The rules of football stipulate that if a foul is committed inside a defending player’s own penalty area, a penalty kick is awarded to the attacking team. A high proportion of penalty kicks are converted to goals so penalties can be decisive, particularly in low scoring games. It is therefore especially important for referees’ decisions about penalty kicks to be accurate. However recent evidence  shows that these decisions are subject to subtle bias effects. A study of a large number of penalty decisions in the German Bundesliga concluded that referees tend to ‘even out’ penalty decisions between opposing teams.
The study analysed data from 12902 Bundesliga matches over 40 years, in which 3723 penalties were awarded. The results showed that more matches than would be expected on statistical grounds involved two penalties. The second penalty in the match tended to be awarded to the team that was not awarded the first penalty, indicative of a ‘compensation bias’, a tendency for referees to balance out their decisions. A reasonable alternative explanation for the excess of second penalties is that after a successful penalty conversion the offending team goes on the attack to rectify the score, and is therefore more likely to be awarded the second penalty. But the study found that the bias to award the second penalty to the offending team only occurred when the first penalty was successfully converted rather than missed.
What could cause such a bias? Research on human perception has revealed that sensory information is generally much more ambiguous than we appreciate, so decisions about what we ‘see’ are more difficult than they might appear. We unconsciously resolve ambiguity by putting together incoming sensory data with stored knowledge in order to reach a decision about what we see .
Decisions made by sports officials are subject to the same limitations as other decisions in perception, so they often have to be made on the basis of partial or ambiguous sensory data. For instance, a football referee may have to decide whether a particular offence occurred just inside the penalty area or just outside it. For very close calls of this kind the visual evidence can be quite ambiguous (see  for an analysis of tennis line calls) so even the best referees are liable to make mistakes on occasion.
The problems of ambiguity and uncertainty are not confined to decisions about the location of a foul. It can be unclear, for example, whether the tackling defender made illegal bodily contact with the attacker. Attacking players are very skilful at manufacturing visual evidence consistent with contact (diving), and defenders are skillful at concealing evidence of contact (shirt pulls).
So penalty decisions depend on a complex process of combining uncertain sensory evidence with decision-making factors such as previous experience, rule interpretation and knowledge of the teams and players. The referee must maintain a criterion for deciding whether the evidence is sufficient to award a penalty. The criterion may well shift unconsciously during a game on the basis of, for example, which players are involved. The compensation bias found in the Bundesliga study may reflect a shift in the referee’s criterion in favour of a more lenient evidence threshold for penalties awarded to a previously offending team.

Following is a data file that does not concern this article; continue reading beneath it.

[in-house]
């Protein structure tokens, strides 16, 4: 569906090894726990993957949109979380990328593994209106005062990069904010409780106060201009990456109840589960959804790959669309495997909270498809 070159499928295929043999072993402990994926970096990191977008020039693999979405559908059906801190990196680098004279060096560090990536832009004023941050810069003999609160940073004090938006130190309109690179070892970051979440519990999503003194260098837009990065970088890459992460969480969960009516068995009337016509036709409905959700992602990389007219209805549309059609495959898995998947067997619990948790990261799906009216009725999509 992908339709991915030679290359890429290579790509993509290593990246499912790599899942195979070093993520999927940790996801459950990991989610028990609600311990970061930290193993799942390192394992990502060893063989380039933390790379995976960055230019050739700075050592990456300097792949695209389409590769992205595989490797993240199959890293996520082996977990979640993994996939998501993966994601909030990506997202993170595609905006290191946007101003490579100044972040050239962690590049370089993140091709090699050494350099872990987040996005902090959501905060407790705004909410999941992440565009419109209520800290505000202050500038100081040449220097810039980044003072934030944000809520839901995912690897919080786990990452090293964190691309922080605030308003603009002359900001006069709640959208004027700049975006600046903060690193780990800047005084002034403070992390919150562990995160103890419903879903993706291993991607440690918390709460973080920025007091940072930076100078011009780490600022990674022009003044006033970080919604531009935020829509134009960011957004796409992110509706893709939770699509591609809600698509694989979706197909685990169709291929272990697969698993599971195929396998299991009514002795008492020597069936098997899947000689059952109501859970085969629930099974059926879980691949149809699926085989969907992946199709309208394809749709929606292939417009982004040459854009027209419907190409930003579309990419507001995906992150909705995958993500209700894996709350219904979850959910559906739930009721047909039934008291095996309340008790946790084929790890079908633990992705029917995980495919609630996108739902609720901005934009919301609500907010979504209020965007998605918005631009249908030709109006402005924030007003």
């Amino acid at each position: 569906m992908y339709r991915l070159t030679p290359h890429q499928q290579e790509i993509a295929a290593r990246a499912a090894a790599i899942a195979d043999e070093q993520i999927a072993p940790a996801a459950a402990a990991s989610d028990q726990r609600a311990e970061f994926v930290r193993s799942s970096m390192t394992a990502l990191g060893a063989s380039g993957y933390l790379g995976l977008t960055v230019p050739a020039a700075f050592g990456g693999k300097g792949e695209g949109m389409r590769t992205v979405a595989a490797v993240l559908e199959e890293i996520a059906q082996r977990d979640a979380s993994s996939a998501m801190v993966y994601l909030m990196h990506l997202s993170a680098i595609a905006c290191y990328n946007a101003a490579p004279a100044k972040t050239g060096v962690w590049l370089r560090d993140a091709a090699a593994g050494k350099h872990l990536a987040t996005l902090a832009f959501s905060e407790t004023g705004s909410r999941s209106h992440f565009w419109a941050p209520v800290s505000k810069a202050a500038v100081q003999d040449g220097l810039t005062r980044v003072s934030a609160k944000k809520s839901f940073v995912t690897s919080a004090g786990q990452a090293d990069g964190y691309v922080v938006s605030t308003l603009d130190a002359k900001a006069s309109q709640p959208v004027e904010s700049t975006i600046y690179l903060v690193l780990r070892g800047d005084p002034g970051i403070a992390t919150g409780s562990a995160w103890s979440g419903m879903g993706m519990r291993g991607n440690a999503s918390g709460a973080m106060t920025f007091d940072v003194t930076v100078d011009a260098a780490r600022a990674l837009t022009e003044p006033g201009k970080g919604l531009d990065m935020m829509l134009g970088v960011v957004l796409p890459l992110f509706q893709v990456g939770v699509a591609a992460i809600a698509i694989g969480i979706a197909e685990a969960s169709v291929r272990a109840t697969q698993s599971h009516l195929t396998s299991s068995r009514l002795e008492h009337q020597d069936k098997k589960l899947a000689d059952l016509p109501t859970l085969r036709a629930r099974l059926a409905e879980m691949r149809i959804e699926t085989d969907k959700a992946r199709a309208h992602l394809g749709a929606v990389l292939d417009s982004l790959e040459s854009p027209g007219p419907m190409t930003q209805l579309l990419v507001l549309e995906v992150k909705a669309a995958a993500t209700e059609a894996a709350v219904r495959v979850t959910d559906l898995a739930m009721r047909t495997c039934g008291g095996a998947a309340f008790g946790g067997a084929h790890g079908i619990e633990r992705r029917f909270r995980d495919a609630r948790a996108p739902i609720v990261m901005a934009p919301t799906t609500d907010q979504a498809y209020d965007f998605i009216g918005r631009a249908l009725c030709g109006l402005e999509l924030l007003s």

On average one penalty is awarded every 3.48 Bundesliga games. In other words there are about 0.29 penalties per game. How does this rate of penalty awards compare with major international competitions involving European teams, namely the World Cup and the Euros?
The recent history of both competitions shows some interesting trends. In World Cup competitions since 2000 there has been a decline in penalty awards from 0.28 per game in 2002 (similar to the Bundesliga) to 0.21 per game in 2014 (a 25% fall). In the Euros over the same period there has been a much more marked decline from 0.36 per game in 2000 to 0.13 in 2012 (a 66% fall). The large fall in Euro penalties suggests that referees may be more reluctant to award a penalty than they used to be; compared to the Bundesliga they award less than half the number of penalties per game. This shift could reflect the adoption of a much more strict evidence criterion for the award of a penalty in the Euro competition.
Among the alternative explanations are that Euro games have became ‘cleaner’, or that players are now more skilled at hiding their offences, and these changes have led to a decline in penalty awards. However the number of cautions shown in both the World Cup and the Euros does not support this interpretation: caution rates are in decline in the World Cup but not in the Euros, and 25% more yellow cards were shown during each game in the most recent Euro competition (2012) compared to the most recent World Cup (2014) despite the fact only a third as many penalties were awarded in Euro 2012 [4, 5].
By the end of the Euro 2016 competition, 11 penalties had been awarded in 51 games (not including shoot-outs). This represents an average of one penalty every 4.64 games, or about 0.22 penalties per game, quite similar to recent World Cups but lower than in the Bundesliga. Interestingly, success rate is on the decline and is at the lowest level it has ever been, at 64% of penalties converted. But that is another story.
Reading and sources
1. Schwarz, W. (2011) Compensating tendencies in penalty kick decisions of referees in professional football: Evidence from the German Bundesliga 1963–2006, Journal of Sports Sciences, 29:5, 441-447.
2. Mather, G., Sharman, R.J. (2015) Decision-level adaptation in motion perception. Royal Society Open Science, 2 (12), 150418.
3. Mather G (2008) Perceptual uncertainty and line-call challenges in professional tennis. Proceedings of the Royal Society Series B, 275, 1645-1651.